Dear God, open a door for my message, so that I may proclaim the mystery of Christ. I pray that I may proclaim it clearly, as I should. Colossians 4:3-4


Reconciliation and Forgiveness ~ I am Sorry * Please Forgive Me * Thank You * I Love You. ~ Reconciliation and Forgiveness ~ I am Sorry * Please Forgive Me * Thank You * I Love You. ~ Reconciliation and Forgiveness ~ I am Sorry * Please Forgive Me * Thank You * I Love You.
Psalm 19:14, May the words of my mouth and the meditation of my heart be pleasing in your sight, O LORD, my Rock and my Redeemer.

Sunday, 8 November 2015

The Extraordinary Jubilee of Mercy ~ 8 December 2015 to 20 November 2016

Jesus Christ 
is the face of the Father’s mercy.

Seek the Face of JESUS,
His Divine Mercy 
will NEVER be exhausted.
JESUS is our source of 
the Father's MERCY and LOVE.

After the solemn inauguration of the Holy Year of the Extraordinary Jubilee of Mercy on 8 December 2015 (Solemnity of the Immaculate Conception), the Holy Father Pope Francis open the Holy Door Mercy of Saint Peter’s Basilica on the same day. All other Roman Catholic Churches around the world will open their own Doors of Mercy in communion with the Church of Rome as part of the Eucharistic celebration of the Third Sunday of Advent (Gaudete Sunday).

Approach the Door of Mercy 
with humility and repentance 
and encounter the 
merciful embrace of the Father
upon entering it.

The motto and the logo come together to offer a synthesis of the ideal underlying the Jubilee Year. The motto Merciful Like the Father (taken from the Gospel of Luke, 6:36) serves as an invitation to follow the merciful example of the Father who asks us not to judge or condemn but to forgive and to give love and forgiveness without measure (cfr. Lk 6:37-38). The logo–the work of Jesuit Father Marko I. Rupnik–is in itself a concentrated summa theologiae of the theme of mercy. It represents, in fact, an image very dear to the early Church, i.e. the love of Christ who brings the mystery of his incarnation to fulfillment with the redemption. The logo has been conceived in such a way that the Good Shepherd touches humanity’s flesh so deeply and with such love as to bring about a radical change. One feature of the logo which cannot fail to emerge is how, having raised humanity onto his shoulders in a gesture which demonstrates extreme mercy, the eyes of the Good Shepherd and those of Adam become united so that Christ sees through the eyes of Adam, and vice-versa. Every man and woman thus discovers in Christ, the new Adam, his or her own humanity and the future to come, contemplating in the eyes of Christ the Father’s love. The scene is set within a mandorla (an almond shape), a device dear to early and medieval iconography, which underlines the presence of the two natures–divine and human–in Christ. The three concentric ovals, progressively lighter in color as they extend towards the outer edge, suggests the dynamic by which Christ carries humanity out of the night of sin and death. Conversely, the depth of the darker color suggests the impenetrability of the love of the Father who forgives all.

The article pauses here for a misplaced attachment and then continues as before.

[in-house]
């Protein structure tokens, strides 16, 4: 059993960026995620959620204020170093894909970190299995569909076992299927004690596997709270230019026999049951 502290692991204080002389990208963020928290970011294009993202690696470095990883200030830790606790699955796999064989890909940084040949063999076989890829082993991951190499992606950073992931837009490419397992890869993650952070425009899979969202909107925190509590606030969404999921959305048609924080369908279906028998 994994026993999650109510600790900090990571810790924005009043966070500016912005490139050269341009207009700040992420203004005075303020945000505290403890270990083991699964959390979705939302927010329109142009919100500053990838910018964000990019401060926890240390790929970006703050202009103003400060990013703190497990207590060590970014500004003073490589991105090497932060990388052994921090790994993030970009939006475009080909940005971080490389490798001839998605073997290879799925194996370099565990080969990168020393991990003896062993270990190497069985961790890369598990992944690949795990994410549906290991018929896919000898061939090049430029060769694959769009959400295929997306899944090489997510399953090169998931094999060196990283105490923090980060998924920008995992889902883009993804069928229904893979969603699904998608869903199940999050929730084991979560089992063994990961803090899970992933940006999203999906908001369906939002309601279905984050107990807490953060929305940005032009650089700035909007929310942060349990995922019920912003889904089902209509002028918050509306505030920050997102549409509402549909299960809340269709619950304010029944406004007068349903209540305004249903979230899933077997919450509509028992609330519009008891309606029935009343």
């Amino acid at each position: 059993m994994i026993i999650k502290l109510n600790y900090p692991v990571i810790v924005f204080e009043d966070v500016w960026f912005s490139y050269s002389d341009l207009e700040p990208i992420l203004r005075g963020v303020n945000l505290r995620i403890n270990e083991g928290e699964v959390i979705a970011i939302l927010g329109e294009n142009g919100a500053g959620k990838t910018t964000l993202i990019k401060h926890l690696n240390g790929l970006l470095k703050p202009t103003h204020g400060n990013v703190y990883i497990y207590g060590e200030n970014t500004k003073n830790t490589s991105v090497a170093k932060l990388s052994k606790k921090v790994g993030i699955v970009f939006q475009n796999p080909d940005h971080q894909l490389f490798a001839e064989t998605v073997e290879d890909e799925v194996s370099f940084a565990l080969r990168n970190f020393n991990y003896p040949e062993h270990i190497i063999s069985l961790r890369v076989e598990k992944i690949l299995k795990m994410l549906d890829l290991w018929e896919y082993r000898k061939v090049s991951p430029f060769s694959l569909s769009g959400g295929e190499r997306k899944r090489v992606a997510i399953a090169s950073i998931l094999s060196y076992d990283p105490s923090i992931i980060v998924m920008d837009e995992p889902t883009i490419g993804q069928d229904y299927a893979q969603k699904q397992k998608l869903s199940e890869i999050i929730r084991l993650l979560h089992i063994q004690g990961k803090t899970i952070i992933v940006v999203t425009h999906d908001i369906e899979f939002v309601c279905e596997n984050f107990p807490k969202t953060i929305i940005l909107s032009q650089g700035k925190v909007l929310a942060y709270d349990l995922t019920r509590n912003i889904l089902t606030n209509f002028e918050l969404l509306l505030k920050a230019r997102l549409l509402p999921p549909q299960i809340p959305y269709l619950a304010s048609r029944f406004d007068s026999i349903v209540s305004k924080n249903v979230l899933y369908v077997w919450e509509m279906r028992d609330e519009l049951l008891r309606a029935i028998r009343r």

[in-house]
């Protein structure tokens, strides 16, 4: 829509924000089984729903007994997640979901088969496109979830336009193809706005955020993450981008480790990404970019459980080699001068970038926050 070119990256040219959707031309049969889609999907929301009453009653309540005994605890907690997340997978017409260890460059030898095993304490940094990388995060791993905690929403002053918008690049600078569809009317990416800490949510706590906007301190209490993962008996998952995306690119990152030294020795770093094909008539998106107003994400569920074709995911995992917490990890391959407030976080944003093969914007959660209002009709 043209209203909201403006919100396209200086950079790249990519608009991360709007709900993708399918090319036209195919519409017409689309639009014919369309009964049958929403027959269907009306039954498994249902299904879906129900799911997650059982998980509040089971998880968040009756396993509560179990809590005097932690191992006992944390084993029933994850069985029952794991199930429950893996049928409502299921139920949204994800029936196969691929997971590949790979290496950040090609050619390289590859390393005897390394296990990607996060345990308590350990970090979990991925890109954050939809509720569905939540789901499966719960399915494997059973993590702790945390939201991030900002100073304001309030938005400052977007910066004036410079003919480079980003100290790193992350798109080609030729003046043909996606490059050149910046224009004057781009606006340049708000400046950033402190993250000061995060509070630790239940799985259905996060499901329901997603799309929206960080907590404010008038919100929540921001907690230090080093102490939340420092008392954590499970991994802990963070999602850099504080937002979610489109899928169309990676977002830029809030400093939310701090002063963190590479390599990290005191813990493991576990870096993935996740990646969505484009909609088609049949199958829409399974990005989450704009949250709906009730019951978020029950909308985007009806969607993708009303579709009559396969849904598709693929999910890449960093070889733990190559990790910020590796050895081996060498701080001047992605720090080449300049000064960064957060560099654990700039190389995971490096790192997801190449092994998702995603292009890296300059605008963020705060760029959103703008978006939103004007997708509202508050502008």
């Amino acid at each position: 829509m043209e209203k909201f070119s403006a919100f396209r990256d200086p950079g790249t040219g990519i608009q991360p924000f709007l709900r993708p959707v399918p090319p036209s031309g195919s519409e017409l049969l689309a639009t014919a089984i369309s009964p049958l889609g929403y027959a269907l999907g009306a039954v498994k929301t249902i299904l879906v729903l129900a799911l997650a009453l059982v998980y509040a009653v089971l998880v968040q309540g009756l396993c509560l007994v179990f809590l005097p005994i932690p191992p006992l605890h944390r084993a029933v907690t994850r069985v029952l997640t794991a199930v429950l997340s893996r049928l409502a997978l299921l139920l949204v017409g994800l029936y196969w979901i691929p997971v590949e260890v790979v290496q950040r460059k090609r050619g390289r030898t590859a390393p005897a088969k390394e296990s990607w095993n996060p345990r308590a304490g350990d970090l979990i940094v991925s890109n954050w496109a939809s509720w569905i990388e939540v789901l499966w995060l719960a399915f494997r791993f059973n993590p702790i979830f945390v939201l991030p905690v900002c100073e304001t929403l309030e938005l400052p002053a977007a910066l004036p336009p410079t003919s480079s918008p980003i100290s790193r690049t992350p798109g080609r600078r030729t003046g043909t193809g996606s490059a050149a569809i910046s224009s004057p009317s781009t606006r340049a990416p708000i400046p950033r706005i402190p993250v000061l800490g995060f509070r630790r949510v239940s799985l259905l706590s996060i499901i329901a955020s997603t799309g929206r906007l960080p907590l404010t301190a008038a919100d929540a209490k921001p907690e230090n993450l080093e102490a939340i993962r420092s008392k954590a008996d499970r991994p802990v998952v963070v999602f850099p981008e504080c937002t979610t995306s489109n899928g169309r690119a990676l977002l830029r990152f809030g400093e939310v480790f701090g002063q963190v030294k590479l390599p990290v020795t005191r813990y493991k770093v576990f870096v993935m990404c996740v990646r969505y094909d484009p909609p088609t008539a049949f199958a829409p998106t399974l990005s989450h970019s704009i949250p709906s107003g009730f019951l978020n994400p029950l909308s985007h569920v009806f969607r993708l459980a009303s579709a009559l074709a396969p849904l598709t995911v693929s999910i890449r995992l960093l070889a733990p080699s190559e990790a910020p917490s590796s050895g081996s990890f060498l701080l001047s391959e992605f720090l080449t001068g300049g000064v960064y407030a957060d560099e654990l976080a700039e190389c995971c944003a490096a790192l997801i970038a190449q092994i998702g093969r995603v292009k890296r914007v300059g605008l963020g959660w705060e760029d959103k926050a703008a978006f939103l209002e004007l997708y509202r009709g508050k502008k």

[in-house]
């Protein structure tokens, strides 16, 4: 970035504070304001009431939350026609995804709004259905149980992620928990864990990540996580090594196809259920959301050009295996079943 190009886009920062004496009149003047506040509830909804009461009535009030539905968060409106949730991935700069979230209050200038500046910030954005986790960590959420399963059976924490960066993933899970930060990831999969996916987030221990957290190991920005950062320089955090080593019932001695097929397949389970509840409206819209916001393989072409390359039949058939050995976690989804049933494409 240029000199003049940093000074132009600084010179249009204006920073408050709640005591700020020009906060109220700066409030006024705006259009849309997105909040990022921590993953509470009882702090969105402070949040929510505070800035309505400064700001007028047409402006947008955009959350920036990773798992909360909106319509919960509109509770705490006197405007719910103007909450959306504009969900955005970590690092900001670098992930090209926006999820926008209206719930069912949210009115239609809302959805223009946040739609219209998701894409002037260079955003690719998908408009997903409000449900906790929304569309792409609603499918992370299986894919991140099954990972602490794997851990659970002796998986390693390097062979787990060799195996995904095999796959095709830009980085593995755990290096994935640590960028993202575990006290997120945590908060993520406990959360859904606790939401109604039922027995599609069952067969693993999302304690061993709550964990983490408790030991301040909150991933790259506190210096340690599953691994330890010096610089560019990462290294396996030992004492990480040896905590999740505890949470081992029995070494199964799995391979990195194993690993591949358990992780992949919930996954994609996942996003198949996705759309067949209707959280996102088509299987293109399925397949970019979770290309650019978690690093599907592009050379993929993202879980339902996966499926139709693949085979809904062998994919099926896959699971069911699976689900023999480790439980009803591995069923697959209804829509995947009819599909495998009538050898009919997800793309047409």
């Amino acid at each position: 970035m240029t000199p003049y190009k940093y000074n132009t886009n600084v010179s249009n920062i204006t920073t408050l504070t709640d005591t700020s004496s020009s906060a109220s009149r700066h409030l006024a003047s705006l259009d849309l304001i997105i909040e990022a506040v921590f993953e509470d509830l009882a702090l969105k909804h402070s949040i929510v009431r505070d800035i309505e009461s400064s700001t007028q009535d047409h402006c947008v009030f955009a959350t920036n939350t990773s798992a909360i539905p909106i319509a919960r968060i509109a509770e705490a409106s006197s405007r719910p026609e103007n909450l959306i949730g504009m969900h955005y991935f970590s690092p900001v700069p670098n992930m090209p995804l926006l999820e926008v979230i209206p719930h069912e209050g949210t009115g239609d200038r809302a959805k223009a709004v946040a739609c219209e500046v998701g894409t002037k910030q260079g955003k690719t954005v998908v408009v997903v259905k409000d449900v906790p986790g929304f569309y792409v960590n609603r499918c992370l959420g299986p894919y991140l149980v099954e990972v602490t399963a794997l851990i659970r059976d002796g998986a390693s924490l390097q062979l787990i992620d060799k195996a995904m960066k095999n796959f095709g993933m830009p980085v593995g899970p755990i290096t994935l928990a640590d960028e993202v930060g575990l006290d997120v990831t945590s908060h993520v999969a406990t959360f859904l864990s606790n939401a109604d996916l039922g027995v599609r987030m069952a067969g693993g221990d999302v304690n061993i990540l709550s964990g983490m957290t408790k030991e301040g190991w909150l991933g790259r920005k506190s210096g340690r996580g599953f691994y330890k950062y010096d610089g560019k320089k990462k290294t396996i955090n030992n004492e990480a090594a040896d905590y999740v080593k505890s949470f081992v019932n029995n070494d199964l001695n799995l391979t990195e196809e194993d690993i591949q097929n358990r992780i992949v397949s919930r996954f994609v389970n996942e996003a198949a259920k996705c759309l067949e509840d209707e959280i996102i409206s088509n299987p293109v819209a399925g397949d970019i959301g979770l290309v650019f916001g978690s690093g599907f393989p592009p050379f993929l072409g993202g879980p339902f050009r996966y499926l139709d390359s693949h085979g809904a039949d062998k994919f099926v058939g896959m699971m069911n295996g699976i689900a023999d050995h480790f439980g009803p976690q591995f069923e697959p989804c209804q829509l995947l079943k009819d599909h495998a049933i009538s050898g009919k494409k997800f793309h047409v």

Across the rich pages of Misericordae Vultus itself a true theological synthesis on mercy. Pope Francis outlines the very course and direction of the Jubilee. Click on link below to view the Misericordae Vultus.

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